Although the tenor aria, Bleibt, ihr Engel, bleibt bei mir! (Stay, thou angels, stay with me), is generally, and justly, considered the high point of this cantata, the aria that is the most penetrative psychologically is the earlier aria for boy soprano, Gott schickt uns Mahanaim zu (God sends us to Mahanaim). The aria is additionally scored for two oboes d’amore, with independent parts, and continuo.
The specific references in the soprano aria are found in Genesis 32:1-2:
1 And Jacob went on his way, and the angels of God met him.
2 And when Jacob saw them, he said, This is God’s host: and he called the name of that place Mahanaim.
and Genesis 32:6-8:
6 And the messengers returned to Jacob, saying, We came to thy brother Esau, and also he cometh to meet thee, and four hundred men with him.
7 Then Jacob was greatly afraid and distressed: and he divided the people that was with him, and the flocks, and herds, and the camels, into two bands;
8 And said, If Esau come to the one company, and smite it, then the other company which is left shall escape.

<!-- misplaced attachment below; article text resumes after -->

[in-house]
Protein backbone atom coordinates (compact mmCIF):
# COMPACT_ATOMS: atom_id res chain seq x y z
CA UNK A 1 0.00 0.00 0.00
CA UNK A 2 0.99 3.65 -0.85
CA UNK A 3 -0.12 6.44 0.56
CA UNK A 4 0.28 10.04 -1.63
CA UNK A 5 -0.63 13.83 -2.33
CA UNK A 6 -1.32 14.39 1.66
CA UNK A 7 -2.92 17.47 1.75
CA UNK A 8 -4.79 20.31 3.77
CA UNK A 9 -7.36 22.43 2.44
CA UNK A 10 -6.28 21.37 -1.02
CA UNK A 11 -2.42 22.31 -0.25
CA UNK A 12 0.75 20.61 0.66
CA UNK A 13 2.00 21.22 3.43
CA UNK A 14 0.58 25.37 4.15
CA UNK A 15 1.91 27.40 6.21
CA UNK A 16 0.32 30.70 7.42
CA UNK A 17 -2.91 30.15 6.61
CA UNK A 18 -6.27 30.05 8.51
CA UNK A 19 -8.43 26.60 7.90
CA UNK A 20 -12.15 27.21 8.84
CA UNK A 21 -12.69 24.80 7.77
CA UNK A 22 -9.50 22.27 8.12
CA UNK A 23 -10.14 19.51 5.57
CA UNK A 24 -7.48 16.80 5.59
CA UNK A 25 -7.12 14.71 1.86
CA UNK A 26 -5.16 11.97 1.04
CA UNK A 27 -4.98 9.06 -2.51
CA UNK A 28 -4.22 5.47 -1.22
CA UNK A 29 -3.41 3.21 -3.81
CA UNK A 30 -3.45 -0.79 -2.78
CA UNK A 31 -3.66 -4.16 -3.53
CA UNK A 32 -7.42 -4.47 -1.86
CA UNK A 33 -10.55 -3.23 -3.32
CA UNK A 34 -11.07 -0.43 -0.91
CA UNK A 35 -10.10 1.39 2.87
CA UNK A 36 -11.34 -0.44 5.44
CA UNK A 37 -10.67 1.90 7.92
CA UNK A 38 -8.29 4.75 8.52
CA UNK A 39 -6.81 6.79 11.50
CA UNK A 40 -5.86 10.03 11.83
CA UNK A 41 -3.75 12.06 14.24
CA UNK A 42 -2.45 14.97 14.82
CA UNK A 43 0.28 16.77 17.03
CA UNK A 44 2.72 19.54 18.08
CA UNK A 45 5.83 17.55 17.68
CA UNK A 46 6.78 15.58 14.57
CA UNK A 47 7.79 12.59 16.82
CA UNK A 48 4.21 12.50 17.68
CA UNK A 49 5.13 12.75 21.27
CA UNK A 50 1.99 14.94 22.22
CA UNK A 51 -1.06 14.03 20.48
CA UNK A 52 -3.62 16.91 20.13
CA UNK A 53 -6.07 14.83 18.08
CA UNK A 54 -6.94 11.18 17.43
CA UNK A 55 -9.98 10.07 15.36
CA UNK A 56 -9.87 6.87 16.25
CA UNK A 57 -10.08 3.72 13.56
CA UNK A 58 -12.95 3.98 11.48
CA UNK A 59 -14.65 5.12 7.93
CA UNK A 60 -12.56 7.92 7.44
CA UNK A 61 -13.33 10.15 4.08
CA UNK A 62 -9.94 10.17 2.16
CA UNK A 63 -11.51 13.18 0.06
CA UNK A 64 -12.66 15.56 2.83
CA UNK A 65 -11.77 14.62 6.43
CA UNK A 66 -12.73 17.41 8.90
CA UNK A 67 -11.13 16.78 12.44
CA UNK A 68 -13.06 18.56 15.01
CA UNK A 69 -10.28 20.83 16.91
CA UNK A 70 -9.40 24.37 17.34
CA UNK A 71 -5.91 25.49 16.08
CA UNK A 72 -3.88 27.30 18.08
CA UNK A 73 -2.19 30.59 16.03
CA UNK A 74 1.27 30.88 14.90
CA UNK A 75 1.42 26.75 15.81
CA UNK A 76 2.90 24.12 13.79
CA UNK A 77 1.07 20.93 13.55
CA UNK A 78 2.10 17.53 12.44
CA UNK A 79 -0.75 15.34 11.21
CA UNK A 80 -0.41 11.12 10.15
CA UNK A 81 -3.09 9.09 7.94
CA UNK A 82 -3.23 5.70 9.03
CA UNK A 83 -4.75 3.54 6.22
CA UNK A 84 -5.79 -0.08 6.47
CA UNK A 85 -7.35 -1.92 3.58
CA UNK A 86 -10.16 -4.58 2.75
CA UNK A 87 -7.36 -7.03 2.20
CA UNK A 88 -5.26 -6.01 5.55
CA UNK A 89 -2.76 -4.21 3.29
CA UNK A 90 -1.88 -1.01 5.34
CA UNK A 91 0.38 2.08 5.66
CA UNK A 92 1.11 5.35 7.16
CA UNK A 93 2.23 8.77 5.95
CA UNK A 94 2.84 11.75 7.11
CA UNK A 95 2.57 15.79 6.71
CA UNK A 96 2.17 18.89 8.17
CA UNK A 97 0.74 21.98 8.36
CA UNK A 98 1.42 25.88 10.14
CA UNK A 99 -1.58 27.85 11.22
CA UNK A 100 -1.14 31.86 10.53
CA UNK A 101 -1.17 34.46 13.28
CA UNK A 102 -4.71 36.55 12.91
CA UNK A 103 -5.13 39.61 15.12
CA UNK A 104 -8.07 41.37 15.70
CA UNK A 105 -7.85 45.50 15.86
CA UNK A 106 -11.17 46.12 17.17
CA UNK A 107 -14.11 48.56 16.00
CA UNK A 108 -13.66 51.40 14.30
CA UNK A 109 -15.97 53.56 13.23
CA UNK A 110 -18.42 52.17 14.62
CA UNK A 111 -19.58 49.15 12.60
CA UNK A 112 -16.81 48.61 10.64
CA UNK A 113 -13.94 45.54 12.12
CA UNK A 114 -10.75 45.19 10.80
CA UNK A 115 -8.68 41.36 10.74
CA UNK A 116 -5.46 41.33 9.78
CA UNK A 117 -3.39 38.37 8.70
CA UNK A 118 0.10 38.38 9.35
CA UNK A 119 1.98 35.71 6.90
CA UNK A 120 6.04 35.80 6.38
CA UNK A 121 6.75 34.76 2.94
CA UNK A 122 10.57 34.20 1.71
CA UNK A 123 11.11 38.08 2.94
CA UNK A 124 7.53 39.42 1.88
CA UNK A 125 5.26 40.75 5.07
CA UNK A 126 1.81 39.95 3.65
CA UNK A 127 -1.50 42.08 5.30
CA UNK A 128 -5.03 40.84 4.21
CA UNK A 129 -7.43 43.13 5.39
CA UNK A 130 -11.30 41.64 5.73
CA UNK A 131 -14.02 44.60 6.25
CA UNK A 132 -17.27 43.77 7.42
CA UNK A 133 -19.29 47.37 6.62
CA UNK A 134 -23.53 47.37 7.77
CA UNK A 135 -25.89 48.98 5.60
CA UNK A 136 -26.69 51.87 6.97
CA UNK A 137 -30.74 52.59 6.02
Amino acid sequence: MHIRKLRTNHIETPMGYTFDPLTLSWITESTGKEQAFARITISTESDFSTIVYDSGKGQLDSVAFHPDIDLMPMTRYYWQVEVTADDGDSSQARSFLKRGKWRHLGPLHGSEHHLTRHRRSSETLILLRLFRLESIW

Hence, the two oboes d’amore, are always out of step with one another, and with the agitation in the continuo; for despite the circumscription of the camp by the angels of the Lord, the angels of Evil remain. The discomfort that is within the music is palpable, even disconcerting. And the voice part, allocated to the boy soprano, is plaintive, but also tremulous, the plaint subliminally unconvincing to those who are to hear it. In the continuo, the serpent Satan continues to writhe; and, from time to time, as if unconsciously, this writhing transfers to the singer. The aria communicates an acute, almost ardent, state of disquiet. A long ritornello, for the instruments only, begins the aria, and even more insistently, concludes it; without the voice, for the singer is left alone, solitary, unassisted, abandoned in the unresolved tensions and uncertainty of existence.
The enduring reality of this situation, both physically and psychologically, and hence spiritually, it may be too obvious to insist, also remains.
As is generally so in Bach (and, to large extent, in many other works of art), separating the part from the whole mutes the impact of the part, which cannot be fully felt outside the completion of the whole.